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Some may wonder why Bell needs Christianity at all—why he doesn't just do yoga, or become a Buddhist. But he categorically rejects the notion that his version of the Jesus story is watered-down or any less devout because he doesn't think it ends with most of us in hell. "I believe that 2,000 years ago this guy walked the earth and said these extraordinary things," says Bell. "I believe that there is new life to be found in his death and resurrection." In What We Talk About When We Talk About God, he writes: "This isn't just an idea to me; this is an urgent, passionate, ecstatic invitation to wake up, to see the world as it truly is."

He views Christianity as a path, first and foremost. Bell believes that "the universal needs a particular"—that we need guidance to become the people we are capable of becoming. The power of a path, he says, "is that you set your intention to become more aware, to heighten your senses and sharpen your eyes, so that you don't miss anything." True spiritual experience often begins in those instants when your soul takes a picture of things, he says.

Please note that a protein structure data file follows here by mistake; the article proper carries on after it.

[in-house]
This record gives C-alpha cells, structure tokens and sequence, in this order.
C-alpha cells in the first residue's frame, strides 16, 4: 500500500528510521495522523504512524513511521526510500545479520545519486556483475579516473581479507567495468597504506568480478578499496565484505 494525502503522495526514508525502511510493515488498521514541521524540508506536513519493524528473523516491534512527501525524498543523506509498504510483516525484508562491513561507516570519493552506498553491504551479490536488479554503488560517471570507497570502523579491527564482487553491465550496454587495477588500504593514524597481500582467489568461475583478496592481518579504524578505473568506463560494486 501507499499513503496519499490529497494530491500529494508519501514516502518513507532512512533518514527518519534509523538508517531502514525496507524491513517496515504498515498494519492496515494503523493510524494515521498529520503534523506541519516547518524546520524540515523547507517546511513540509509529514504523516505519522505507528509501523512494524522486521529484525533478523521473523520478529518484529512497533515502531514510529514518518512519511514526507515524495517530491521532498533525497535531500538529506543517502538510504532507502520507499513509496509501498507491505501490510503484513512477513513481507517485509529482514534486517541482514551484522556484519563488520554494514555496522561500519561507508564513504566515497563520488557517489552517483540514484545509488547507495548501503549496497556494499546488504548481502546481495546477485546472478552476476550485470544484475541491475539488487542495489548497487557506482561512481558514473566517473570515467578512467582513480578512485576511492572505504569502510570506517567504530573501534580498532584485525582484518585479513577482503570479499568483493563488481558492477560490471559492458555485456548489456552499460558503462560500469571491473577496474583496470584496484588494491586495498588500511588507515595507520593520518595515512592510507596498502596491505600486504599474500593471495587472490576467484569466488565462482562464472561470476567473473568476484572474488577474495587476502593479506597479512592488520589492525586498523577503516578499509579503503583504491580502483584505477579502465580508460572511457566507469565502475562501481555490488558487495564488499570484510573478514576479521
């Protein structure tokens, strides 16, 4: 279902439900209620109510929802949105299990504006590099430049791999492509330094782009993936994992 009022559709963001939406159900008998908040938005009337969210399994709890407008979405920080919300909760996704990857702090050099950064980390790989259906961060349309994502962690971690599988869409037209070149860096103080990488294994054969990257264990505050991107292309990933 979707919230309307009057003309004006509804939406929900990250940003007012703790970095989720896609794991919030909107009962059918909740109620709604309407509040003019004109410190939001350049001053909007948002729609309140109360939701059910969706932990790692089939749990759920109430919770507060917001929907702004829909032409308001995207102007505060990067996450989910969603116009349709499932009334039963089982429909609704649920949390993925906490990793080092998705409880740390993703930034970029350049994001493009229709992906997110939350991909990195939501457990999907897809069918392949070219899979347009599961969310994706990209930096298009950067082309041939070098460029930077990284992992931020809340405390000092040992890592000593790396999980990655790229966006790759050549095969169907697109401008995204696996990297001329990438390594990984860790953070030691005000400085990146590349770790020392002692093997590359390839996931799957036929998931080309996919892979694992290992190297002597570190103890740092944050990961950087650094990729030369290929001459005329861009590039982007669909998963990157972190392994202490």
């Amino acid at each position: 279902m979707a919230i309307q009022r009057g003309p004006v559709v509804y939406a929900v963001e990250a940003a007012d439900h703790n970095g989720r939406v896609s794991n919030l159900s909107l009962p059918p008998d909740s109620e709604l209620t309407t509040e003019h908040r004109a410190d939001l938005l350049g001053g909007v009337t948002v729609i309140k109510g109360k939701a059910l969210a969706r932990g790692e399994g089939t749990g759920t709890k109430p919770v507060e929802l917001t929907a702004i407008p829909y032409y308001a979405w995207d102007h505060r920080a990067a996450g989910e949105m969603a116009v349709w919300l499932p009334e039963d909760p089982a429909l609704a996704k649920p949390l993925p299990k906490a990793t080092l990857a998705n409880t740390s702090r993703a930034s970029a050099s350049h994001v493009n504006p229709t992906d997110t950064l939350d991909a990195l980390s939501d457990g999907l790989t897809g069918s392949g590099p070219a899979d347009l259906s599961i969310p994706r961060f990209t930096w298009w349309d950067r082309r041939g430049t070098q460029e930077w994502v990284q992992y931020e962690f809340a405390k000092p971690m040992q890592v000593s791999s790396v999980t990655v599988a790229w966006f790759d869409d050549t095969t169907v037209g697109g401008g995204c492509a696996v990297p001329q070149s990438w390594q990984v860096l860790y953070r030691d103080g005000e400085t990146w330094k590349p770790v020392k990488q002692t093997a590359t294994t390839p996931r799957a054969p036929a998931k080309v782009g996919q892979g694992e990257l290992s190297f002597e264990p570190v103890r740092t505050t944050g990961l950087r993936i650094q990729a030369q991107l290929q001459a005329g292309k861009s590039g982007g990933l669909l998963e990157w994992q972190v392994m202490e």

Children are great at inspiring these moments. "When it's just you and your kid and yet you're like, 'This is so much bigger than us,'" says Bell. "It feels like you're being shown something about the universe."

Bell is behind the wheel of the Sequoia again, driving his two younger children, Preston and Violet, to school (the oldest, Trace, went earlier). Violet, a disarming 4-year-old blonde moppet, sits in her car seat in pink leggings, slowly gnawing at a flower-shaped cookie with pink icing. "Violet is all organic and vegetarian, but regularly eats a cookie for breakfast," notes Bell. His dogma has obviously inspired his offspring: Violet suddenly cries out with glee, "Look at the ocean!" We are cresting a hill overlooking precipitous green cliffs descending into blue. To Violet's right are two large black paddles; the boards are on the roof. As Preston jumps out of the car in front of his school, Bell calls, "I love you, man!" and then mutters, "Oh, my word, I think he made it on time. Amazing."

He looks at his daughter in the rearview mirror. "Violet, what do we usually do after we drop Preston off?" Then he cranks the music—"Boll Weevil," a jaunty song by the band the Presidents of the United States of America—and the two sing together.

To watch Bell with his kids is to see what we are all chasing. Not a sun-kissed existence in California (though that looks nice too), but peace and grace in each moment.

The reassuring sense that we are loved, that this has meaning, that something bigger is going on here.

That we are always, eternally, okay.

Rob Bell ecourse Learn how to find joy and meaning in every day life with Rob Bell's eCourse.


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